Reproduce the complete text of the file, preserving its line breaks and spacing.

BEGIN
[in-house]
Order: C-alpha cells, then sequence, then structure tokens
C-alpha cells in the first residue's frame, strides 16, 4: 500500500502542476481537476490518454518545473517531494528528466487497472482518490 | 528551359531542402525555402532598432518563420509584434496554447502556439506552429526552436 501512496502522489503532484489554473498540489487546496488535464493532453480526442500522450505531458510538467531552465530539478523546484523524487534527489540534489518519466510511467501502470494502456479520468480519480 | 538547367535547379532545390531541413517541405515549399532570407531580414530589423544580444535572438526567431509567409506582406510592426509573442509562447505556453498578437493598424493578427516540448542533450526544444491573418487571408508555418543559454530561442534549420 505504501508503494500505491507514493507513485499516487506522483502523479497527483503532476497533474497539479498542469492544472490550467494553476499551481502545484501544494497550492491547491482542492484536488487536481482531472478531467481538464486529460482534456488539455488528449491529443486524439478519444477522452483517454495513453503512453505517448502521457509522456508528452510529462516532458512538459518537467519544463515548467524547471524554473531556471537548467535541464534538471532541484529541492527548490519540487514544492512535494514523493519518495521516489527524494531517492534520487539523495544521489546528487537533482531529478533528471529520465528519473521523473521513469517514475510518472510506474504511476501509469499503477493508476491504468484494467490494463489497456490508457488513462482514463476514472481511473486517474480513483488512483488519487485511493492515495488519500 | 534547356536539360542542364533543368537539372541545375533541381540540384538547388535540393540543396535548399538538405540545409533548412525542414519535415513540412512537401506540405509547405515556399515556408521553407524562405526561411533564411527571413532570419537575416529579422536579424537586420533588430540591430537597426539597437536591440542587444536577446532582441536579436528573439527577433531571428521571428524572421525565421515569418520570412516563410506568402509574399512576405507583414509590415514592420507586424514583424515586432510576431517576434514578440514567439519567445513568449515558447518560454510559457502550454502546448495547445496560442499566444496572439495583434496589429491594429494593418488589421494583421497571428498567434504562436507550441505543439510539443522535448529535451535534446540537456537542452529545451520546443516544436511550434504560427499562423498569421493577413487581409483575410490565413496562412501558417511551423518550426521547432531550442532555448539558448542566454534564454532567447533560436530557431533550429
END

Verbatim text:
[in-house]
Order: C-alpha cells, then sequence, then structure tokens
C-alpha cells in the first residue's frame, strides 16, 4: 500500500502542476481537476490518454518545473517531494528528466487497472482518490 | 528551359531542402525555402532598432518563420509584434496554447502556439506552429526552436 501512496502522489503532484489554473498540489487546496488535464493532453480526442500522450505531458510538467531552465530539478523546484523524487534527489540534489518519466510511467501502470494502456479520468480519480 | 538547367535547379532545390531541413517541405515549399532570407531580414530589423544580444535572438526567431509567409506582406510592426509573442509562447505556453498578437493598424493578427516540448542533450526544444491573418487571408508555418543559454530561442534549420 505504501508503494500505491507514493507513485499516487506522483502523479497527483503532476497533474497539479498542469492544472490550467494553476499551481502545484501544494497550492491547491482542492484536488487536481482531472478531467481538464486529460482534456488539455488528449491529443486524439478519444477522452483517454495513453503512453505517448502521457509522456508528452510529462516532458512538459518537467519544463515548467524547471524554473531556471537548467535541464534538471532541484529541492527548490519540487514544492512535494514523493519518495521516489527524494531517492534520487539523495544521489546528487537533482531529478533528471529520465528519473521523473521513469517514475510518472510506474504511476501509469499503477493508476491504468484494467490494463489497456490508457488513462482514463476514472481511473486517474480513483488512483488519487485511493492515495488519500 | 534547356536539360542542364533543368537539372541545375533541381540540384538547388535540393540543396535548399538538405540545409533548412525542414519535415513540412512537401506540405509547405515556399515556408521553407524562405526561411533564411527571413532570419537575416529579422536579424537586420533588430540591430537597426539597437536591440542587444536577446532582441536579436528573439527577433531571428521571428524572421525565421515569418520570412516563410506568402509574399512576405507583414509590415514592420507586424514583424515586432510576431517576434514578440514567439519567445513568449515558447518560454510559457502550454502546448495547445496560442499566444496572439495583434496589429491594429494593418488589421494583421497571428498567434504562436507550441505543439510539443522535448529535451535534446540537456537542452529545451520546443516544436511550434504560427499562423498569421493577413487581409483575410490565413496562412501558417511551423518550426521547432531550442532555448539558448542566454534564454532567447533560436530557431533550429